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Crossing the Border from Belize to Tikal in a Day

May 9, 2012

Our own travel guru Amy Ochoa just returned from an epic dive trip to Belize. Here she chronicles her trip in a three-week blog installment. Check out her third blog on how to successfully cross the Belize-Guatemala boarder to visit the largest Maya ruin in the world in just one day.

Visiting Tikal in one day? No problemo.

One of the coolest things Dan and I did while in Belize was cross the border into Guatemala and tour the largest Maya ruin in the world, Tikal. We needed a special permit to cross the border with our vehicle, which we requested a few days before our arrival through our car company, Crystal Car Rental. We were told they were the only car rental agency that could get this permit, which costs about $20 USD. We headed out from Santa Elaina around 9AM and drove the 20-25 minutes to the border from our hotel.

We were hounded by men offering to exchange the Belize dollar into the Guatemalan dollar as soon as we stopped the car. Unsure of whether or not we needed to exchange money we held them off and headed into the office. We went through customs and immigration and paid the $30 USD per person fee and were on our way. We chose to exchange about $200 USD before crossing the border just in case, but I am still unsure of whether or not it was necessary. In Belize the US dollar is widely accepted, but we never had the need to find out in Guatemala.

Once across the border we drove through a large car wash looking structure, which sprayed vehicles with pesticides and our windows were down. WHOOPS! We parked the truck near the office buildings and a man came up to the vehicle and offered to take us through the immigration process on the Guatemala side of the border. (And what a process it is…)

Ground beef and potato tostada with salsa and avocado – surprisingly delicious!

We had to stand in line at 5 different areas and pay fees at each. The man took us from line to line and told us what paperwork and fees we needed to pay at each. We tipped him about $6 USD and it was worth every penny.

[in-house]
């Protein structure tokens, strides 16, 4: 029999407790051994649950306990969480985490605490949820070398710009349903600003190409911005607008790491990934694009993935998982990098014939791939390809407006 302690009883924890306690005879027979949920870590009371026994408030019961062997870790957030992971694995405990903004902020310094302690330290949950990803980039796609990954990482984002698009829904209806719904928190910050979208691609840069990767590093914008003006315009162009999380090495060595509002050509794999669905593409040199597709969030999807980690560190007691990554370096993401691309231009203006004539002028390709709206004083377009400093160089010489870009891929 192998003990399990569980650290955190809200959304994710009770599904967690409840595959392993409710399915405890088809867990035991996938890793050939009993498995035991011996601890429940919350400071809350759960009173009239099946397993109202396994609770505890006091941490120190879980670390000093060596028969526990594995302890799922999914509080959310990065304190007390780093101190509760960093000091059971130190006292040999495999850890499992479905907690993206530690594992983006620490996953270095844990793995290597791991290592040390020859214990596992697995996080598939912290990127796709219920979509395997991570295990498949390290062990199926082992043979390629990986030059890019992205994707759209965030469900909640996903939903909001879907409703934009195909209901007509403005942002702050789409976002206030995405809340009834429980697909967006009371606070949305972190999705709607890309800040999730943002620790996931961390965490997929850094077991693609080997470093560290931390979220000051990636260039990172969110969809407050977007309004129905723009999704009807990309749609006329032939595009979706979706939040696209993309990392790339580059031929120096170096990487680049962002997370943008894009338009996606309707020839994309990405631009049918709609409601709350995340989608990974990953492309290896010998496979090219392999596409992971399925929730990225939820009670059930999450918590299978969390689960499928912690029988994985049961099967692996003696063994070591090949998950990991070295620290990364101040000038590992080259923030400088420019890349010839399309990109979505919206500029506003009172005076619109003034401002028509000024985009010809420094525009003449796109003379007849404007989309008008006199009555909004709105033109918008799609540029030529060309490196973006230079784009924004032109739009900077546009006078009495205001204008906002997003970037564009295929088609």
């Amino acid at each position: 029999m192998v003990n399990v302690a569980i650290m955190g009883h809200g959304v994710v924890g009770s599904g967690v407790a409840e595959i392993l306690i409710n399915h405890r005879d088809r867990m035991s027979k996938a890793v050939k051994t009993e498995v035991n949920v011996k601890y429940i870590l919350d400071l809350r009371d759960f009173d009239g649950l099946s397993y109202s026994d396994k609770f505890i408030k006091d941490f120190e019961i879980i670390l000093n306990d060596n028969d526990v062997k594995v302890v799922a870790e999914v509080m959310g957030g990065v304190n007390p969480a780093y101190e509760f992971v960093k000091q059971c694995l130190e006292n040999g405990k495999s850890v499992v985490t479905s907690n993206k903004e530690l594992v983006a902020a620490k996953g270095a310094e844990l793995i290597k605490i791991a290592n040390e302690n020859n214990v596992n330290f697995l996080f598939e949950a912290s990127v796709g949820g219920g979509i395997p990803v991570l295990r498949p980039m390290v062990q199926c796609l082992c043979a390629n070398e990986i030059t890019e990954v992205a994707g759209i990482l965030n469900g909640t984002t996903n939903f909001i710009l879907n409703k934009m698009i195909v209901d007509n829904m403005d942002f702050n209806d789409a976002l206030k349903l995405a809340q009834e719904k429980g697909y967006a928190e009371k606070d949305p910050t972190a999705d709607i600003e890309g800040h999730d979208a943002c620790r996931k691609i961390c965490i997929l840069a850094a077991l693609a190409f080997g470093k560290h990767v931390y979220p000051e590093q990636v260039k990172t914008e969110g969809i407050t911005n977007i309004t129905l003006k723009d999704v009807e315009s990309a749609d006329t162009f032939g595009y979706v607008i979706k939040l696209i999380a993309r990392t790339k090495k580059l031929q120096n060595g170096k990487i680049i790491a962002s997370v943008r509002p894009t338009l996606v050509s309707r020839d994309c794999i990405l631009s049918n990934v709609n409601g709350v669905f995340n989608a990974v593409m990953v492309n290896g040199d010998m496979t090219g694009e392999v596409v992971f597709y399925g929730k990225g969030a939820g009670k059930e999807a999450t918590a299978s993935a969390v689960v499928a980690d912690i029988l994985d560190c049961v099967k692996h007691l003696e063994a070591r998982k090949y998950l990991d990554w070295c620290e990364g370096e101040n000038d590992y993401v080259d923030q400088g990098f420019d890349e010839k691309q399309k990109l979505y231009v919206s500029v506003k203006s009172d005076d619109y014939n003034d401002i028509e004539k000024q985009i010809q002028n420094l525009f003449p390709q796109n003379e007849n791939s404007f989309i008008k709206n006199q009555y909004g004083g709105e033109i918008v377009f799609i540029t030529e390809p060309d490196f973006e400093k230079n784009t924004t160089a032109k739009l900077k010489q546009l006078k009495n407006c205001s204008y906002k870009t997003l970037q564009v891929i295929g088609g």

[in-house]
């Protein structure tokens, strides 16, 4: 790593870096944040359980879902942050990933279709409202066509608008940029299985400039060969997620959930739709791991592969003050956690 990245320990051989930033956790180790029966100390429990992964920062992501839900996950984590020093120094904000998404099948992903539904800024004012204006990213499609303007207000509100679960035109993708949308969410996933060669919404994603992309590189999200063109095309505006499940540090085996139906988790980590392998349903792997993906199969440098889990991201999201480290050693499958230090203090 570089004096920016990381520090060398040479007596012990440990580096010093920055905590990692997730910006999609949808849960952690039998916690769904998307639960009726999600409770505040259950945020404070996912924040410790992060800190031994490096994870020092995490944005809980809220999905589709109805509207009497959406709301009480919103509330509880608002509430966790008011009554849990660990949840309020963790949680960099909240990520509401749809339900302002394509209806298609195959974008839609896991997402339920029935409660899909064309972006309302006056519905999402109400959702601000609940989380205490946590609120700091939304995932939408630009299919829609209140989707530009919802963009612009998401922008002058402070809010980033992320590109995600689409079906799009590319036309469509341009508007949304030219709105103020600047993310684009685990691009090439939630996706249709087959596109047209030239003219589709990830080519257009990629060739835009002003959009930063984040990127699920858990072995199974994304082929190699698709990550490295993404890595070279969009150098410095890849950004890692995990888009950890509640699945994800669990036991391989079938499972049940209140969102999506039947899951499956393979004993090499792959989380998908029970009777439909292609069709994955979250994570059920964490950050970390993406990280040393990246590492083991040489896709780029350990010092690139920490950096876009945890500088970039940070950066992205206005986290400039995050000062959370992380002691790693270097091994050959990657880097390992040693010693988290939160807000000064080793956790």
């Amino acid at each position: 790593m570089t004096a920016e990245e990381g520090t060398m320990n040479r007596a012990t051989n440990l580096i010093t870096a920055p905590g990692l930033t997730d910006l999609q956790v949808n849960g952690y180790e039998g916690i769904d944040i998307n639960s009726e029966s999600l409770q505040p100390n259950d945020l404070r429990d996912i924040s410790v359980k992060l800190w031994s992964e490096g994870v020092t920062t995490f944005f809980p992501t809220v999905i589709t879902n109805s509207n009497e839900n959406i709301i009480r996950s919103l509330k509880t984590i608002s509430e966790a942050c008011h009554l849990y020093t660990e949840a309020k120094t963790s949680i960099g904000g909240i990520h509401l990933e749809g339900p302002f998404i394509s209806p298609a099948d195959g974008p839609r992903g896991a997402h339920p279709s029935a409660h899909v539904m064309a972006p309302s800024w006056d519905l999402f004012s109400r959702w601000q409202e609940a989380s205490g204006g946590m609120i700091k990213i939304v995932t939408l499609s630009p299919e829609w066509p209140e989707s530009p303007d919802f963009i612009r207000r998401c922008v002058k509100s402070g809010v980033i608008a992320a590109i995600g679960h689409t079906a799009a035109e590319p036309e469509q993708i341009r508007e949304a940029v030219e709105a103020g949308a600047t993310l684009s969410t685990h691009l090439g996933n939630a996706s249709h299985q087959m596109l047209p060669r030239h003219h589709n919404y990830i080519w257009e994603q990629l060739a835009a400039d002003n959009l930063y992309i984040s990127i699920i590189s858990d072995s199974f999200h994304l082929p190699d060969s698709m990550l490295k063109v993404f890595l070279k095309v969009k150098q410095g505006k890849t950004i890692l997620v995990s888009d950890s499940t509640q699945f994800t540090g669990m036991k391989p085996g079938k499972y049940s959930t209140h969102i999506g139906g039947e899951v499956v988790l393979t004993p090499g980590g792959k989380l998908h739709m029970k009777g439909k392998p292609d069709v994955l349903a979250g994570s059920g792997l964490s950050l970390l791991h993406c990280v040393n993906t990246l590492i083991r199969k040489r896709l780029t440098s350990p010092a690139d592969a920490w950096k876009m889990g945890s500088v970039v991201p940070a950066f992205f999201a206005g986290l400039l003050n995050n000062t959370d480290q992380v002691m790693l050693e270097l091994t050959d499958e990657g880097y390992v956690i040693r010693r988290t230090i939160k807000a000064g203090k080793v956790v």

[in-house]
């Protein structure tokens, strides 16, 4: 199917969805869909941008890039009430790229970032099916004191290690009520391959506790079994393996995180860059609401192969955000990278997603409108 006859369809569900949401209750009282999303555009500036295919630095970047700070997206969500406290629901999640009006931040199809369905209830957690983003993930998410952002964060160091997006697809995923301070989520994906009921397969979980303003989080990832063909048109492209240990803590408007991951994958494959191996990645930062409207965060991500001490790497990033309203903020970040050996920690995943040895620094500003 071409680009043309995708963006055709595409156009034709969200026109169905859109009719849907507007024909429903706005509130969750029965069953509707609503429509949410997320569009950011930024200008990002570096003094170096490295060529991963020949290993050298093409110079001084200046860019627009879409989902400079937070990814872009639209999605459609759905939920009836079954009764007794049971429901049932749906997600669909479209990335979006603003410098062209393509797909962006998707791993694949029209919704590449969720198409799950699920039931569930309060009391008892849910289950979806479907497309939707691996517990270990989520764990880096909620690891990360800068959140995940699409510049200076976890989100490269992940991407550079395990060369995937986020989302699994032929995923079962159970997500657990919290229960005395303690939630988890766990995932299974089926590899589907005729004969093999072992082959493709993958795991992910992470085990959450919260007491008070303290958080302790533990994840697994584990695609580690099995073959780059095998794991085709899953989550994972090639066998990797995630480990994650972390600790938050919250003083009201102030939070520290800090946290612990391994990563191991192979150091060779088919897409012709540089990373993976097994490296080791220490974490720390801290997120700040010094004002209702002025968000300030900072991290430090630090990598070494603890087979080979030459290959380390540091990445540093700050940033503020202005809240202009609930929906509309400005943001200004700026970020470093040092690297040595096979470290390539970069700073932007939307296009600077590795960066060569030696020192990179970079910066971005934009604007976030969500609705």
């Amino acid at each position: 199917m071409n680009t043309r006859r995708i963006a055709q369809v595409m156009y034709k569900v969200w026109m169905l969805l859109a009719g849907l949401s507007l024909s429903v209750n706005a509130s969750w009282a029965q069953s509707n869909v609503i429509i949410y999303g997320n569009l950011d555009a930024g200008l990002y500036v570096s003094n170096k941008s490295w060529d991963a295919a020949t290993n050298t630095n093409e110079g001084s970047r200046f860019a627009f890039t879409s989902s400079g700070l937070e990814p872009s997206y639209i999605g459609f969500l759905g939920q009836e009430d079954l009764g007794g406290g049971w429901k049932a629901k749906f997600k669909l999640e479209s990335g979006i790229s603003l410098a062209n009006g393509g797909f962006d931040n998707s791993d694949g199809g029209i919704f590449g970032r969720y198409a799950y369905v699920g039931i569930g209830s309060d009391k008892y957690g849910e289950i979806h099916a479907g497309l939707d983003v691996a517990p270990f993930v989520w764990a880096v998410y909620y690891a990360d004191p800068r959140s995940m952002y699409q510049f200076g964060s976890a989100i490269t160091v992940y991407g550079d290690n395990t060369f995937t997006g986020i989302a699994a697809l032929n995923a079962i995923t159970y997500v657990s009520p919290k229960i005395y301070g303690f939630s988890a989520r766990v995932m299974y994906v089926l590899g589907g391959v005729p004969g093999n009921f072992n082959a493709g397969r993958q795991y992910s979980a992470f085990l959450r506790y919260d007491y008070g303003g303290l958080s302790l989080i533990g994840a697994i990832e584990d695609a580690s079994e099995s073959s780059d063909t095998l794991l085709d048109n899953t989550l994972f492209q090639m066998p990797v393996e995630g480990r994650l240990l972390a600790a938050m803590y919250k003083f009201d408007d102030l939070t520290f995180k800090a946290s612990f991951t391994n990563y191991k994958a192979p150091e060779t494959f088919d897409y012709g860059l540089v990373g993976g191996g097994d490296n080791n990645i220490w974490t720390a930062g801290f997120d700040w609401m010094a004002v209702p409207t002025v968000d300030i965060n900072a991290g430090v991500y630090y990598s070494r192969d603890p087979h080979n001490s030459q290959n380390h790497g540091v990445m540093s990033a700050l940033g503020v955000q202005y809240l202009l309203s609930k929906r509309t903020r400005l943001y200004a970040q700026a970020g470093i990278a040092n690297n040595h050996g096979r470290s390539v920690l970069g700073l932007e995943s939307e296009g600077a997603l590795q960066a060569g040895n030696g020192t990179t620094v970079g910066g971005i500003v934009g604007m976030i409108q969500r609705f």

It took us about 45 minutes to get through the entire border process from start to finish. Once we were on our way we stopped at the first border town we came across and stopped for a bite to eat at one of the food carts along the main road. This is where I had the best tostada of my life. Note to self: ground beef and potatoes with salsa and avocado. Yummy.

We were rushed on time so we ate quickly and hit the road again. We had about an hour and half drive to Tikal from the border. The drive was beautiful and the landscape was very different from its bordering country, Belize. Once we arrived at the entrance to Tikal we were stopped and required to pay the entrance fee of 140Q or $20USD per person. We were also talked into using a guide named Able who accompanied us on our visit through the Maya site.

Our guide jumped in the truck with us and we drove the 20 mile road to the entrance of the ruins. Able had a slight drinking problem and required more beer than the information he provided was worth, but he did get us from the entrance to the main temples and back in 2 hours, so I’ll consider the $25 USD fee a tip. Tikal is only 7% unearthed and we saw about 50% during out 2 hour visit. The temples and landscape were amazing. We saw monkeys, birds and other ant eater looking animals just walking the trails.

Sitting atop a Maya temple is a surreal experience.

After a few hours we needed to head back so we could get back to Santa Elaina before nightfall. Once back at the border we handed in a few pieces of paperwork and were back on the Belize side of the border much quicker than on the arrival end of things. Tikal was worth the long journey. If I go back I would spend the night in the nearby city, Flores, so I could spend more time in Guatemala and Tikal without feeling so rushed. I’ve also heard the sunrise over Tikal is AMAZING!

– Amy Ochoa, Marketing Team

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